About community flywheels

Flywheels are mechanisms that gain power as they take off AND are self-propagating. Community flywheels are growth loops that propel community engagement or attract new members. They should be continuously improving set of repeatable, tactical activities that scale engagement or membership.

Examples

Here’s the most well-known example of a community flywheel: User-generated content. A community member joins a forum. They post a question, it gets answered. This Question and Answer attracts traffic through search engines, attracting a new community member who repeats the Q&A cycle.

Another example is the ‘Pssst, start a new thread!’ flywheel. This is where a community manager keeps an eye out for interesting comments on existing forum threads. They drop a direct message to the member that posted the interesting comment and say privately, “You know, that’s a really great question/thought! Would you mind starting a thread on this? I think the community would love to dive into this further!” The community member takes you up on this, and hopefully that thread has an interesting comment or two that can spin off into their own threads!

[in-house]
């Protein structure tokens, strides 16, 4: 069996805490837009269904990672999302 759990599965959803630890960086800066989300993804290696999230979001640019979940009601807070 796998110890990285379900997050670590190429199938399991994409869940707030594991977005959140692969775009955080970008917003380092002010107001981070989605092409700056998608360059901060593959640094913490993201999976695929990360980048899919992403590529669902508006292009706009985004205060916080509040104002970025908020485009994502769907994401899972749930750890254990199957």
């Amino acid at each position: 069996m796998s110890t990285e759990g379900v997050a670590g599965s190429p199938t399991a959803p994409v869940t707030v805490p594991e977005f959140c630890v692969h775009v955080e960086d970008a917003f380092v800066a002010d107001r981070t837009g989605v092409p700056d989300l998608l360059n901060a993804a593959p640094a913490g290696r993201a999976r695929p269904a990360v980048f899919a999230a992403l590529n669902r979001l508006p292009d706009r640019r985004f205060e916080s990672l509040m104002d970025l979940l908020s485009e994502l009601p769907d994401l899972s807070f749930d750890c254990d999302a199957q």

Let’s get started

This worksheet will help you understand the anatomy of a flywheel, and support you in creating a few flywheels to test.

Step 1: List of activities

What are the programs or main activities do your community members experience?

Step 2: List of rewards

What resources do you have to share? How does your community feel seen? What do they value? Think of really simple rewards (like a thank you) and higher impact rewards (like swag).

<aside> ☸️ Activities Brainstorm

Examples

<aside> 🏆 Reward Brainstorm

Examples

Step 4: Create flywheels

You’ve done a bit of brainstorming above to help you plug in ideas into each column:

  1. Activities

  2. Starting with one activity, think of actions the community member takes to engage (e.g. like RSVP, upvote, post a thread, etc)

  3. Come up with a way the community member can not only take this action, but contribute

  4. Rewards that reinforce this behavior

  5. Output (how you’ll share value from the contribution)